1Barney and Hesterly (2006), describe the VRIO framework as a good tool to examine the internal environment of a firm. They state that VRIO “stands for four questions one must ask about a resource or capability to determine its competitive potential:
1. The Question of Value: Does a resource enable a firm to exploit an environmental opportunity, and/or neutralize an environmental threat? 2. The Question of Rarity: Is a resource currently controlled by only a small number of competing firms? [are the resources used to make the products/services or the products/services themselves rare?] 3. The Question of Imitability: do firms without a resource face a cost disadvantage in obtaining or developing it? [is what a firm is doing difficult to imitate?] 4. The Question of Organization: Are a firm’s other policies and procedures organized to support the exploitation of its valuable, rare, and costly-to-imitate resources?”
What types of resources should we evaluate (e.g., what types of resources lead to a competitive advantage)? 1) tangible resources, 2) intangible resources, 3) organizational capabilities.
Reputation with customers for quality and reliability
Reputation with suppliers for fairness, non-zero-sum relationships Organizational Capabilities
Firm competences or skills the firm employs to transfer inputs to outputs Capacity to combine tangible and intangible resources, using firm processes to attain desired end. Examples
Outstanding customer service
Excellent product development capabilities
Innovativeness or products and services
Ability to hire, motivate, and retain human capital
Applying the VRIO framework. According to the VRIO framework, a supportive answer to each questions relative to the firm being analyzed would indicate that the firm can sustain a competitive advantage. Below is an example of how to apply the VRIO framework and the likely outcome for the firm under varying circumstances.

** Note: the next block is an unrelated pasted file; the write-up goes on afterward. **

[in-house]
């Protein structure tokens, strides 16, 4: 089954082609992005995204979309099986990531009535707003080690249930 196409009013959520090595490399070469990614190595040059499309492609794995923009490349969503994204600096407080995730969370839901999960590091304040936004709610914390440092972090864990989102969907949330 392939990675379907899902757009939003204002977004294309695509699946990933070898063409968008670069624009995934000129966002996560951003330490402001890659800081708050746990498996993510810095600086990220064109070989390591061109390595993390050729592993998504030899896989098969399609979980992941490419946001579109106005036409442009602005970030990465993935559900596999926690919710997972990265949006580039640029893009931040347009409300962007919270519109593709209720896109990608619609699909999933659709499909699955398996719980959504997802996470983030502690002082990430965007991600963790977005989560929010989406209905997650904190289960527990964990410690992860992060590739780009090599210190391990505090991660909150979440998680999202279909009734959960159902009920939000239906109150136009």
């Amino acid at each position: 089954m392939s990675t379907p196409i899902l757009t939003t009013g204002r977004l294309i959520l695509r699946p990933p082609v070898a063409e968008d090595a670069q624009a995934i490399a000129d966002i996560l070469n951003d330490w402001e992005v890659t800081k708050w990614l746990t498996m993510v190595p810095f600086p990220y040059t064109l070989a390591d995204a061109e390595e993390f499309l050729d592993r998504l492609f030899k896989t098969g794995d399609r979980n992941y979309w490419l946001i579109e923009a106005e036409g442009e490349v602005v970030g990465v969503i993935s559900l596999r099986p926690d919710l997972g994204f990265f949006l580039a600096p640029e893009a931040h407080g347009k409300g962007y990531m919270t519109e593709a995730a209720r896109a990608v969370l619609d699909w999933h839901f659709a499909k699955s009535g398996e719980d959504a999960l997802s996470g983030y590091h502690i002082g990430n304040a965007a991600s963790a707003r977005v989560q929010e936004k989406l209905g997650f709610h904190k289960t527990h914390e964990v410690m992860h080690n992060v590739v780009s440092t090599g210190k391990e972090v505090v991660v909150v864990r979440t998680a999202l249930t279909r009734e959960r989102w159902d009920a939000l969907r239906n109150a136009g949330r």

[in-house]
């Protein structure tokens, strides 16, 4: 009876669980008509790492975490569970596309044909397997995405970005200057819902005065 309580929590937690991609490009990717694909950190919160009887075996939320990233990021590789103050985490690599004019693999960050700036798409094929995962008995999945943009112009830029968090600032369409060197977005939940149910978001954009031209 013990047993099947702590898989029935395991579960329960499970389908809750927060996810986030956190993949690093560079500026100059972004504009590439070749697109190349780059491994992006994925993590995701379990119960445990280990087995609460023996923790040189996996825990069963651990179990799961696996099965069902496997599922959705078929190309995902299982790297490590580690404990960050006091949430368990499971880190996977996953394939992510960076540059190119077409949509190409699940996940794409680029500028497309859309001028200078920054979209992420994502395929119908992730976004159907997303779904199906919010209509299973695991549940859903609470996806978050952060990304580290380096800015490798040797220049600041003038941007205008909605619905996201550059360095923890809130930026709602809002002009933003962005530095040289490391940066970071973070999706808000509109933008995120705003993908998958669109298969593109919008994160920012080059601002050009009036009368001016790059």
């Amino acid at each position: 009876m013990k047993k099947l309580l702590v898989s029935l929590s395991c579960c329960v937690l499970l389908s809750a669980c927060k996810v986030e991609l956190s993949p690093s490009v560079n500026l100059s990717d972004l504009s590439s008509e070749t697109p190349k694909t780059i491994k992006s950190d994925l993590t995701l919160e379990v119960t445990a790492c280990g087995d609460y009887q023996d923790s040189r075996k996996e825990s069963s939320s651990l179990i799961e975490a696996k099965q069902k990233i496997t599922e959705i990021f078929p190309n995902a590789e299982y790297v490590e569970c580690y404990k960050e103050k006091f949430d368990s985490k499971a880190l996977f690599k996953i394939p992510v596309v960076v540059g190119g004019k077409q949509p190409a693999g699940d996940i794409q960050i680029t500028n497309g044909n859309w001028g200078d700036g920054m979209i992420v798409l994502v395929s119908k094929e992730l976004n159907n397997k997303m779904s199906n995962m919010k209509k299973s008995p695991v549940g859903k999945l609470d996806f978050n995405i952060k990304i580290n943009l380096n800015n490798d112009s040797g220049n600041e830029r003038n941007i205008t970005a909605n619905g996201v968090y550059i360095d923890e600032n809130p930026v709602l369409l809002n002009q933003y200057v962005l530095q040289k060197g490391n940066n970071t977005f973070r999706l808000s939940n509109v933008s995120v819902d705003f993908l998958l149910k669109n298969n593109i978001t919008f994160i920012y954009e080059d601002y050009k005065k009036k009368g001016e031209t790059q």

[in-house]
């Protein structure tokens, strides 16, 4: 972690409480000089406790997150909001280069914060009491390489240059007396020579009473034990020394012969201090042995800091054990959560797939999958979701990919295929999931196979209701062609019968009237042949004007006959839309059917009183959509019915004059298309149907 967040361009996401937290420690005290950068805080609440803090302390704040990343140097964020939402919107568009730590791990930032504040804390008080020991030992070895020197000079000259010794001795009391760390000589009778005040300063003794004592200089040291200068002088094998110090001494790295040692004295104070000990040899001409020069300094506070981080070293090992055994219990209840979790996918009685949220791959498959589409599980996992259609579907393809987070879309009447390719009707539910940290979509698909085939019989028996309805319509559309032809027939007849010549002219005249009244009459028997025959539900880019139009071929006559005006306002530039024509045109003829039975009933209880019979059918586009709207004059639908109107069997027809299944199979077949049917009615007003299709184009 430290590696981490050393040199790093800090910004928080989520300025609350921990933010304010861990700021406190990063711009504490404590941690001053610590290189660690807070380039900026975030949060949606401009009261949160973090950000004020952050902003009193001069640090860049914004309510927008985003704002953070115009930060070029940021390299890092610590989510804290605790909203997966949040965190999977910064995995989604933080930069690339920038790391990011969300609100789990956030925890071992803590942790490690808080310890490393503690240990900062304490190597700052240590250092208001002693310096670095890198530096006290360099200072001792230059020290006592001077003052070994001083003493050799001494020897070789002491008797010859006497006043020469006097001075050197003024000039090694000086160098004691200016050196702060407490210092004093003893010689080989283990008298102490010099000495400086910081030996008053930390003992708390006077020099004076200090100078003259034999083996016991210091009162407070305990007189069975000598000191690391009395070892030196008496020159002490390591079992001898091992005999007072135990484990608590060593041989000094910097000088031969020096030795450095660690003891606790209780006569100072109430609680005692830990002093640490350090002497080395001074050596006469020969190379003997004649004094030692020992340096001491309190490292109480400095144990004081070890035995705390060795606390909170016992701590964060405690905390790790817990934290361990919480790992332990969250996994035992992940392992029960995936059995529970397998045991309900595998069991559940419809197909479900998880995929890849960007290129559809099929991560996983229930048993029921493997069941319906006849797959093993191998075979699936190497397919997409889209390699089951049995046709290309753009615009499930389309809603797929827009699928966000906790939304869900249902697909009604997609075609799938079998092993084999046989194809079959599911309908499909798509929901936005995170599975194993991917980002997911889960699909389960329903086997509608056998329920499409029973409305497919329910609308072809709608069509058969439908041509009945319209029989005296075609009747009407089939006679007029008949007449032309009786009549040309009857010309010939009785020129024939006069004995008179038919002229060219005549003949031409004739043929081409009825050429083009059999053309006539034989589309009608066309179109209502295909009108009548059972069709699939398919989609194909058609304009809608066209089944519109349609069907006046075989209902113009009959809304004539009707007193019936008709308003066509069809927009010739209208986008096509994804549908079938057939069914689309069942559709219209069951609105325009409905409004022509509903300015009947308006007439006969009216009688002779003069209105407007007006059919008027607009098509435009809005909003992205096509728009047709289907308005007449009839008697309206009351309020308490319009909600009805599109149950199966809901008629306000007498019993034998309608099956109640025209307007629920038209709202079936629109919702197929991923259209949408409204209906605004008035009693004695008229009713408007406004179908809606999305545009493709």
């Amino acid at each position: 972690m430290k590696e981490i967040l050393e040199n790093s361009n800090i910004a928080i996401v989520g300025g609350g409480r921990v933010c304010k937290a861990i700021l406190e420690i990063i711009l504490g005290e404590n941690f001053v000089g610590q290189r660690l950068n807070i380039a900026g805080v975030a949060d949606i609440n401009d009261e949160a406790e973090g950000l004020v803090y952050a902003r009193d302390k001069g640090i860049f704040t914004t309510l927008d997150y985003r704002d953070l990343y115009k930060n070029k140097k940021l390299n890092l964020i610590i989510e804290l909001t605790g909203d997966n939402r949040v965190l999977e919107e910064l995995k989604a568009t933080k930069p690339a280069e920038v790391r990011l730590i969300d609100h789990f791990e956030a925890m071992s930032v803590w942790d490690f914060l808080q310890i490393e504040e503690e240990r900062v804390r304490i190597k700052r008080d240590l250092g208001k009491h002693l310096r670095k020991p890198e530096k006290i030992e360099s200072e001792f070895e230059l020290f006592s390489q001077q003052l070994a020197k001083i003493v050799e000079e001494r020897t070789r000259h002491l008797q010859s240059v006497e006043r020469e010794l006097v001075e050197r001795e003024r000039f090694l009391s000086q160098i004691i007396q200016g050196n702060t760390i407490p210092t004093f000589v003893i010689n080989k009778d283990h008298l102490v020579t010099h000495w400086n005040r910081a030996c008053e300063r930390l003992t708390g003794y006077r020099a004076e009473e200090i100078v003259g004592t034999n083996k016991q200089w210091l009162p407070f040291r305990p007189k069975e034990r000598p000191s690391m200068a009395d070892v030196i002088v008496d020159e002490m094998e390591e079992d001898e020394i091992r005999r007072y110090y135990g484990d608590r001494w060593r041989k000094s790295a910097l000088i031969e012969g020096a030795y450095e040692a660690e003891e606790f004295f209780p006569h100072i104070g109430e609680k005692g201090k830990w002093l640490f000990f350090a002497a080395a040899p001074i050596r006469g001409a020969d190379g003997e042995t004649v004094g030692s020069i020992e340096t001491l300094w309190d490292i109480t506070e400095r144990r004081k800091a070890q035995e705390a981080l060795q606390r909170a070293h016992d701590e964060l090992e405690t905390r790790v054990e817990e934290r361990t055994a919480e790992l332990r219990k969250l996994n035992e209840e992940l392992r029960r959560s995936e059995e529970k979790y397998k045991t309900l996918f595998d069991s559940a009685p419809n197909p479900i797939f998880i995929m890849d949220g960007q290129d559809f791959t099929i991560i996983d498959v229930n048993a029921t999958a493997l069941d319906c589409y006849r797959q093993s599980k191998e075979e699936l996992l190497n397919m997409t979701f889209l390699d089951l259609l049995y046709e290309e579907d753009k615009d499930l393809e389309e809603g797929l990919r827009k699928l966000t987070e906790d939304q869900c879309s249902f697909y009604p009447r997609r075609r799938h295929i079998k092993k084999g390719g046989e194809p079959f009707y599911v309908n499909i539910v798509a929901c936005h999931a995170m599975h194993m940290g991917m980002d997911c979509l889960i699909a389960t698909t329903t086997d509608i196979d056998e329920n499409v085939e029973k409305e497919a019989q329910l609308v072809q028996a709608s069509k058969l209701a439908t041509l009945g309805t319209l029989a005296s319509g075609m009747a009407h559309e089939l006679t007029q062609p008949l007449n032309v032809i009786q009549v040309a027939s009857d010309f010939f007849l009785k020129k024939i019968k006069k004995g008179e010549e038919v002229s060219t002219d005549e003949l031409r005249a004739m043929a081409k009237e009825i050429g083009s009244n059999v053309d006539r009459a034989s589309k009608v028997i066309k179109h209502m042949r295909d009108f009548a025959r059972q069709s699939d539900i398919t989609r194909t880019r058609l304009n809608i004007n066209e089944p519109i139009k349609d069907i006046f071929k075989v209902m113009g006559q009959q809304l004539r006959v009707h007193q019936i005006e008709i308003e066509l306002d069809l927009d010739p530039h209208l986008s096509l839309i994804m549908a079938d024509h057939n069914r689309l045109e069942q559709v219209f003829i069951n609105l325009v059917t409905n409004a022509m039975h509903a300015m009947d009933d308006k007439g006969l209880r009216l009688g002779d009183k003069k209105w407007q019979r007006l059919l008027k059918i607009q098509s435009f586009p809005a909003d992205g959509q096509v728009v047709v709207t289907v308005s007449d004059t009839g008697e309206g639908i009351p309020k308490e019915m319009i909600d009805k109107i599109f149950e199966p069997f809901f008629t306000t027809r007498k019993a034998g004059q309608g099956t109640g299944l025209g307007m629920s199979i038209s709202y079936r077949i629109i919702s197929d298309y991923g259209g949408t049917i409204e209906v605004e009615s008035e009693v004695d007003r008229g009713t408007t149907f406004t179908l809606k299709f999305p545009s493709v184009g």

Applying the VRIO Framework—the value and rarity of a firm’s resources If a firm’s resources are:
The firm can expect:
Valuable, but not rare
Competitive parity (equality)
Valuable and rare
Competitive advantage (At least temporarily)
Then, if there are high costs of imitation, the firm may enjoy a period of sustained competitive advantage. Costs of imitation increase due to some combination of the following: 1) Unique Historical Conditions (path dependence; first mover advantages), 2) Causal Ambiguity (links between resources and advantage foggy), 3) Social Complexity (social relationships not replicable), 4) Patents (double-edged sword since period of protection eventually runs out).
Applying the VRIO Framework, integrating the notion of Inimitability If a firm’s resources are:
The firm can expect:
Valuable, rare, but not costly to imitate
Temporary competitive advantage
Valuable, rare, and costly to imitate
Sustained competitive advantage (if organized properly)
Organized properly deals with the firm’s structure and control (governance mechanisms—compensation, reporting structures, management controls, relationships, etc).
These must be aligned so as to give people ability and incentive to exploit the firm’s resources.
Summary of VRIO, Competitive Implications, and Economic Implications Valuable?